The evidence further showed that in 1939 decedent was advised by a real estate agent that the Shipley Street property was held in joint tenancy by appellant and himself and for that reason appellant should join as lessor in a proposed lease of the property, that decedent thereupon became indignant and told many people that he had not intended to create a joint tenancy but had signed the deed to the Shipley Street property under the belief induced by the representations of appellant and attorney M that this was necessary to correct a defect in title. Decedent thereafter executed the several wills leaving the Shipley Street property to appellant, saying that he did not want to make trouble with appellant and his will would cure what had been done without his knowledge. There is conflicting evidence as to declarations made over the years by decedent to various witnesses, some acknowledging and some denying an intent to transfer title to appellant. The trial court's findings resolved these conflicts against the appellant. The last will of decedent devised the home to respondent Mrs. Eldridge and the Shipley Street property to appellant. It contained a clause that in case of contest the contestant should take nothing and it appears that because of appellant's prosecution of this litigation the claim has been advanced in the probate court that she has forfeited her rights under the will. Other evidence is hereafter referred to, although much of the evidence favorable to appellant need not be stated because of the settled rule that on appeal we are to consider only the evidence most favorable to the judgment.

One of the issues in the case was whether the deeds to the two parcels in question were validly delivered by her father so as to vest title in appellant as joint tenant with her father in the Shipley Street property and in fee simple in the home. One the question of delivery and intent evidence of the subsequent declarations and conduct of the deceased, even if self-serving, was admissible. Williams v. Kidd, 170 Cal. 631, 648 et seq., 151 P. 1, Ann.Cas. 1916E, 703; Donahue v. Sweeney, 171 Cal. 388, 391, 392, 153 P. 708; De Cou v. Howell, 190 Cal. 741, 214 P. 444; Whitlow v. Durst, 20 Cal.2d 523, 127 P.2d 530; Hansen v. Bear Film Company, Inc., 28 Cal.2d 154, 168 P.2d 946. In De Cou v. Howell, supra, at page 750 of 190 Cal. at page 448 of 214 P. the court said: ‘The issue in this class of cases is whether or not the grantor delivered his deed with the intent that it should convey title. In such cases the acts and declarations, in short, the conduct of a deceased grantor, may be given in evidence either in confirmance of delivery or in disproof thereof.’

In Hansen v. Bear Film Company, Inc., supra, 28 Cal.2d at page 174, 168 P.2d at page 959, the court quoted with approval the following from Whitlow v. Durst, supra, 20 Cal.2d at pages 524, 525, 127 P.2d at page 531: ‘When intent is a material element of a disputed fact, declarations of a decedent made after as well as before an alleged act that indicate the intent with which he performed the act are admissible in evidence as an exception to the hearsay rule, and it is immaterial that such declarations are self-serving. Thus, in cases involving the delivery of deeds, declarations of the alleged grantor made before and after the making of the deed are admissible upon the issue of delivery, and it is immaterial that such declarations are in the interest of the party producing them.’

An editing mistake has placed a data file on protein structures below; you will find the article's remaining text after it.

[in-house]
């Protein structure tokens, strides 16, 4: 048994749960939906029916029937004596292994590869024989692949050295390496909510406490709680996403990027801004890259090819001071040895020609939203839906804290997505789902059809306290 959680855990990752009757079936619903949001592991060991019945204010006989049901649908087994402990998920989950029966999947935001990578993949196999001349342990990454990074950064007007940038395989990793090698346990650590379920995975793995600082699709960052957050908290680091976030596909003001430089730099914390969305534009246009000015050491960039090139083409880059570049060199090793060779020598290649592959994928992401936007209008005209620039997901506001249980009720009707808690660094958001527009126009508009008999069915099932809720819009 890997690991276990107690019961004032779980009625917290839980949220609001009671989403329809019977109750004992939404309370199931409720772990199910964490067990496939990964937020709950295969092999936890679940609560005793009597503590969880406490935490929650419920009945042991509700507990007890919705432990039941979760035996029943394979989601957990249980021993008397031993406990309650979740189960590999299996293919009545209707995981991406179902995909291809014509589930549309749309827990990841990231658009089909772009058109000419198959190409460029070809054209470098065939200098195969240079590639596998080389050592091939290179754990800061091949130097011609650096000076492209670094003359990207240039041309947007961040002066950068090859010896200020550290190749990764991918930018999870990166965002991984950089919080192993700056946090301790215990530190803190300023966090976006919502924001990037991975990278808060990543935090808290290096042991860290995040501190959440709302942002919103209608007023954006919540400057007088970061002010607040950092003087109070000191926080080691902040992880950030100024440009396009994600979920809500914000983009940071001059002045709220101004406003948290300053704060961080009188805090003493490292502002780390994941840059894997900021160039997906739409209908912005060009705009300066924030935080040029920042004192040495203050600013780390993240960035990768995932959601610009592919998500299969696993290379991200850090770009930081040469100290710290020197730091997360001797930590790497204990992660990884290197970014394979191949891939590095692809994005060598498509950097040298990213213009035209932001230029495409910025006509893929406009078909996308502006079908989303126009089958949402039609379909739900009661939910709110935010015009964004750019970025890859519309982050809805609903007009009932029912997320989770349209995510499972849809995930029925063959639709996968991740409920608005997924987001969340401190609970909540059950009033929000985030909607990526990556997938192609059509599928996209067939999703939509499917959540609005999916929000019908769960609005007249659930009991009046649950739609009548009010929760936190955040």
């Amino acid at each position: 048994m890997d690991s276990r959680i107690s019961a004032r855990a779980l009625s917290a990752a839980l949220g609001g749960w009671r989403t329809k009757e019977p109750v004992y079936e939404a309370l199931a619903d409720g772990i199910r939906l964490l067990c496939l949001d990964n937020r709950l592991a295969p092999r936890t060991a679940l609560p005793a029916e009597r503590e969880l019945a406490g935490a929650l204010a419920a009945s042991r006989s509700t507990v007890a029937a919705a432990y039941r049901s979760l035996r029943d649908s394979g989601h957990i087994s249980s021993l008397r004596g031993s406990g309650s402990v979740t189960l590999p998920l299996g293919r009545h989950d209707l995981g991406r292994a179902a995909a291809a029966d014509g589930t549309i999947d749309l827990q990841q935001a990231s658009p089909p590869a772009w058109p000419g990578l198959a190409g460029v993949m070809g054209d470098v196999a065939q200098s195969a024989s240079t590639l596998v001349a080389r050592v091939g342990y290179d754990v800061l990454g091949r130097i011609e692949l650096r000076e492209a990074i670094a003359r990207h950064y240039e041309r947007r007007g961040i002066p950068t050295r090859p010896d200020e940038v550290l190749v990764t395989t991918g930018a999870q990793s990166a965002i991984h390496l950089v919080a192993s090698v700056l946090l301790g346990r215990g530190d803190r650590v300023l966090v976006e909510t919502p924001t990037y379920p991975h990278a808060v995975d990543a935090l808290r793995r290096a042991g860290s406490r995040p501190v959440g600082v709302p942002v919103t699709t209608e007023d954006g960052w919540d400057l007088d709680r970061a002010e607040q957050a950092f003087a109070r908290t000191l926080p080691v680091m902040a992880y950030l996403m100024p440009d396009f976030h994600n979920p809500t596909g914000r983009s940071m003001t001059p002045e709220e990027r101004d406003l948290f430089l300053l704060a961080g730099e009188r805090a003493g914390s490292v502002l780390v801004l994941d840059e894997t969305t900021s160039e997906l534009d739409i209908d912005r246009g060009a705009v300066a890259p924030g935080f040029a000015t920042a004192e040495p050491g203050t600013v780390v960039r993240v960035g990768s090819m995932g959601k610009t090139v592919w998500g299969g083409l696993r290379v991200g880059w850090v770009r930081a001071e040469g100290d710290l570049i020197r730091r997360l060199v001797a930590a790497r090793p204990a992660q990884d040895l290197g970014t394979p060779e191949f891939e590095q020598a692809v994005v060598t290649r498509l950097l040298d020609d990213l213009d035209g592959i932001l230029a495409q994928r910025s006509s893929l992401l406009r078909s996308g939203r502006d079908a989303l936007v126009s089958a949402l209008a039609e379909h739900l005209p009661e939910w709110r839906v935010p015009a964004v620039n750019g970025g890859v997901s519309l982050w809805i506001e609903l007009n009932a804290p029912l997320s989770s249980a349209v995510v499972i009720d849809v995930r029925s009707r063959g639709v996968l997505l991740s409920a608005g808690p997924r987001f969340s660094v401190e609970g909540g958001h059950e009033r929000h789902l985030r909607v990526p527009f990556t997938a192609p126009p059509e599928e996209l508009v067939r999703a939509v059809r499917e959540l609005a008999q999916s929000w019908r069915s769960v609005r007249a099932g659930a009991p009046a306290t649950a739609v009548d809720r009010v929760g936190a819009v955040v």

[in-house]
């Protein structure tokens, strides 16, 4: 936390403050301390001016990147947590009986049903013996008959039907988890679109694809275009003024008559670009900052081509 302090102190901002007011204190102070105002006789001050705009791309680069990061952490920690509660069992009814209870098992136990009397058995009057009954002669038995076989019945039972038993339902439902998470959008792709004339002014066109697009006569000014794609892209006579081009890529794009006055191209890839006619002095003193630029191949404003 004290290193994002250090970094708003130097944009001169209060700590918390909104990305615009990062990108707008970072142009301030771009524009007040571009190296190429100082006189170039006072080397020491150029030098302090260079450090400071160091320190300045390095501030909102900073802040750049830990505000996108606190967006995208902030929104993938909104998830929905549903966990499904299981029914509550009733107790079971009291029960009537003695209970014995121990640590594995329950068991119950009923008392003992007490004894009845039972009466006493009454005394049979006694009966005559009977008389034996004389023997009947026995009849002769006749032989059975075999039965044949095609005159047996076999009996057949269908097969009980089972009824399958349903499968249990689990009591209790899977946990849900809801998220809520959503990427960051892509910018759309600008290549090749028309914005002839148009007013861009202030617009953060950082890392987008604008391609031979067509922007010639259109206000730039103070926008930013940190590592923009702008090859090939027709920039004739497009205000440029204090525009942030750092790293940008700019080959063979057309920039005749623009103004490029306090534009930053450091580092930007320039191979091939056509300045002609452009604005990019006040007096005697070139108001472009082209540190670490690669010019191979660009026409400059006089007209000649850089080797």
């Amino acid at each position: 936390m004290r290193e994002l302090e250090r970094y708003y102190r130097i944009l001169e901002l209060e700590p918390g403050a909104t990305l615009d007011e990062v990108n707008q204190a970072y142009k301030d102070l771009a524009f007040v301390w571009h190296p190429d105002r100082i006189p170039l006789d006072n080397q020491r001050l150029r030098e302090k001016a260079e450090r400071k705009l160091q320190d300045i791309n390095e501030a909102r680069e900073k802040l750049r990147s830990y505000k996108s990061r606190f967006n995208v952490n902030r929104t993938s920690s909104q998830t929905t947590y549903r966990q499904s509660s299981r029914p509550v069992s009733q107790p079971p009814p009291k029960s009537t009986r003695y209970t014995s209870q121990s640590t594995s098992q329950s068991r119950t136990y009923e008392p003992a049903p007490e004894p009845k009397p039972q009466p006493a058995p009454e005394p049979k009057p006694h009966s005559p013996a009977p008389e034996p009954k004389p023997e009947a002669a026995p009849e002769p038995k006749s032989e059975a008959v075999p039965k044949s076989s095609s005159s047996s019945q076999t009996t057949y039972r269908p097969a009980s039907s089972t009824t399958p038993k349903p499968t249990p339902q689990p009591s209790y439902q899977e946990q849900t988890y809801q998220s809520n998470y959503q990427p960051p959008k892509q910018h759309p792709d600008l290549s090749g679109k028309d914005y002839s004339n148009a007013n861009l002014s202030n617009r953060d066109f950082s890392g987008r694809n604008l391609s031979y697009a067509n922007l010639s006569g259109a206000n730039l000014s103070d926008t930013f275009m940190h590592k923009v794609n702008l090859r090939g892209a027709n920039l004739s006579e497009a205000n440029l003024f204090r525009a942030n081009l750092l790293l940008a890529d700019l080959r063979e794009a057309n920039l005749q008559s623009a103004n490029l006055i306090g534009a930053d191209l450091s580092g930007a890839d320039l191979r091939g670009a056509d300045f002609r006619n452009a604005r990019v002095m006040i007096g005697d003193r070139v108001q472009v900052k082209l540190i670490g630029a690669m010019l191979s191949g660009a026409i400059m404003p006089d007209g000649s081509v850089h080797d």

The evidence of the subsequent declarations and conduct of the decedent Copp was therefore properly admitted by the trial court and was to be weighed by the court in determining whether the decedent delivered the deeds to the two parcels of property with intent to vest title in appellant.

It is true, as pointed out by appellant, that the declarations of decedent were only admissible on the question of intent and delivery and were not evidence of the truth of the matters stated therein by decedent. In re Estate of Snowball, 157 Cal. 301, 307, 107 P. 598; Dinneen v. Younger, 57 Cal.App.2d 200, 205 et seq., 134 P.2d 323. Basing her argument upon this latter principle of law appellant insists that there is no substantial evidence to support the findings that the two transactions were the result of fraudulent misrepresentations to the decedent as to the nature of the documents which he executed and the purpose of signing them. There is no direct evidence to contradict the testimony of appellant and the attorney M that the decedent knowingly and without any deception practiced upon him conveyed to appellant a joint tenancy interest in the Shipley Street property and a fee title in the home; but there is an abundance of circumstantial evidence to support the inference of the trial court that the decedent was induced to sign the two deeds which divested him of his title under the belief fraudulently induced that he was clearing the title to the Shipley Street property. It is not the law that a finding based solely upon circumstantial evidence cannot standa gainst direct and positive testimony to the contrary. The true rule is stated in Gray v. Southern Pacific Co., 23 Cal.2d 632, 640–641, 145 P.2d 561, 566: ‘In determining the disputed questions of fact presented at the trial of the case it was the province of the jury to disbelieve any testimony which appeared to them to lack verity. They were the exclusive judges of the credibility of the witnesses and the weight to be given their testimony. They could reject positive testimony and accept circumstantial evidence as proof of the facts, as it is elementary that direct evidence may be disbelieved and contrary circumstantial evidence relied upon to support a verdict or finding.’